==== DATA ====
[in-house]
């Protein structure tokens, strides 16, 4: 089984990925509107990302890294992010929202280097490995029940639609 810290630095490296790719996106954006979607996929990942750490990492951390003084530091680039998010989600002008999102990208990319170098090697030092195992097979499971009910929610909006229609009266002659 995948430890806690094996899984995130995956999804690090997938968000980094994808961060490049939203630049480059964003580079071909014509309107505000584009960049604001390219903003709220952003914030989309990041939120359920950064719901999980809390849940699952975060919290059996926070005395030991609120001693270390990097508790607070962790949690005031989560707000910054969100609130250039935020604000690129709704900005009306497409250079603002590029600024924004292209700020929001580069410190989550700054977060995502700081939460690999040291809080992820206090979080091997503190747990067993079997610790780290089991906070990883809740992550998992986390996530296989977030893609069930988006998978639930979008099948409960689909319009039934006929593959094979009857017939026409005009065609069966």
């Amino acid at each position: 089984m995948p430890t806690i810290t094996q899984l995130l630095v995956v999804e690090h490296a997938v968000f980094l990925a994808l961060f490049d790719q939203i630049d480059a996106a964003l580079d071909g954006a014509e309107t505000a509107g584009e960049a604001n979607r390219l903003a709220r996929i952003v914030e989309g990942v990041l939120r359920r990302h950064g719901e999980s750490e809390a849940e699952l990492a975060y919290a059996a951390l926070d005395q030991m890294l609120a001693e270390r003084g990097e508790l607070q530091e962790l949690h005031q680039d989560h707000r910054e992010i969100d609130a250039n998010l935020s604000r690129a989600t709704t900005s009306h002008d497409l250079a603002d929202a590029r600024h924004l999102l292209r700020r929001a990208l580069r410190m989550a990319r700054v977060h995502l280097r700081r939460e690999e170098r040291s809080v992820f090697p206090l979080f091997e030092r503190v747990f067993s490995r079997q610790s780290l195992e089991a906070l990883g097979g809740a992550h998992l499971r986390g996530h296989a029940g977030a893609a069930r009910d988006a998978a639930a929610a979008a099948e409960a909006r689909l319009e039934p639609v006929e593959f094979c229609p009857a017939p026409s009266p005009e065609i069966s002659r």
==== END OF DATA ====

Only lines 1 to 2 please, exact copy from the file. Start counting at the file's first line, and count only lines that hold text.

[in-house]
């Protein structure tokens, strides 16, 4: 089984990925509107990302890294992010929202280097490995029940639609 810290630095490296790719996106954006979607996929990942750490990492951390003084530091680039998010989600002008999102990208990319170098090697030092195992097979499971009910929610909006229609009266002659 995948430890806690094996899984995130995956999804690090997938968000980094994808961060490049939203630049480059964003580079071909014509309107505000584009960049604001390219903003709220952003914030989309990041939120359920950064719901999980809390849940699952975060919290059996926070005395030991609120001693270390990097508790607070962790949690005031989560707000910054969100609130250039935020604000690129709704900005009306497409250079603002590029600024924004292209700020929001580069410190989550700054977060995502700081939460690999040291809080992820206090979080091997503190747990067993079997610790780290089991906070990883809740992550998992986390996530296989977030893609069930988006998978639930979008099948409960689909319009039934006929593959094979009857017939026409005009065609069966």